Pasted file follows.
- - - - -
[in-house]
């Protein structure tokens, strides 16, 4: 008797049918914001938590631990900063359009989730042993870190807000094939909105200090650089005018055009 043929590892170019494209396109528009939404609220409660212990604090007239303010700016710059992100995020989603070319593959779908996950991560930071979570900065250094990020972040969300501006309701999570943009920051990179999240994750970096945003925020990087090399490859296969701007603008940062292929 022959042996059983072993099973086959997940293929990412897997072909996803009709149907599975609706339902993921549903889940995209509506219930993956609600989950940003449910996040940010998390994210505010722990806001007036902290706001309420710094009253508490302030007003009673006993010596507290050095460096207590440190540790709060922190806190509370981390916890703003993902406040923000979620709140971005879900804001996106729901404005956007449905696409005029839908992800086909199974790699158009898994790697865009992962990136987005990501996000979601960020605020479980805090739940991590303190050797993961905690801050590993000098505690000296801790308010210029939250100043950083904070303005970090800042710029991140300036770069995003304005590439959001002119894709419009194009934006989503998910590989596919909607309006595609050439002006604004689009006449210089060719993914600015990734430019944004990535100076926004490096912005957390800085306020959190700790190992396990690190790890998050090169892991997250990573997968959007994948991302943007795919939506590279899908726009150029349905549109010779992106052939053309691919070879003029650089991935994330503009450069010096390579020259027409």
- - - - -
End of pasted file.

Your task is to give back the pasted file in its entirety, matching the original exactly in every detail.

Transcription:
[in-house]
């Protein structure tokens, strides 16, 4: 008797049918914001938590631990900063359009989730042993870190807000094939909105200090650089005018055009 043929590892170019494209396109528009939404609220409660212990604090007239303010700016710059992100995020989603070319593959779908996950991560930071979570900065250094990020972040969300501006309701999570943009920051990179999240994750970096945003925020990087090399490859296969701007603008940062292929 022959042996059983072993099973086959997940293929990412897997072909996803009709149907599975609706339902993921549903889940995209509506219930993956609600989950940003449910996040940010998390994210505010722990806001007036902290706001309420710094009253508490302030007003009673006993010596507290050095460096207590440190540790709060922190806190509370981390916890703003993902406040923000979620709140971005879900804001996106729901404005956007449905696409005029839908992800086909199974790699158009898994790697865009992962990136987005990501996000979601960020605020479980805090739940991590303190050797993961905690801050590993000098505690000296801790308010210029939250100043950083904070303005970090800042710029991140300036770069995003304005590439959001002119894709419009194009934006989503998910590989596919909607309006595609050439002006604004689009006449210089060719993914600015990734430019944004990535100076926004490096912005957390800085306020959190700790190992396990690190790890998050090169892991997250990573997968959007994948991302943007795919939506590279899908726009150029349905549109010779992106052939053309691919070879003029650089991935994330503009450069010096390579020259027409």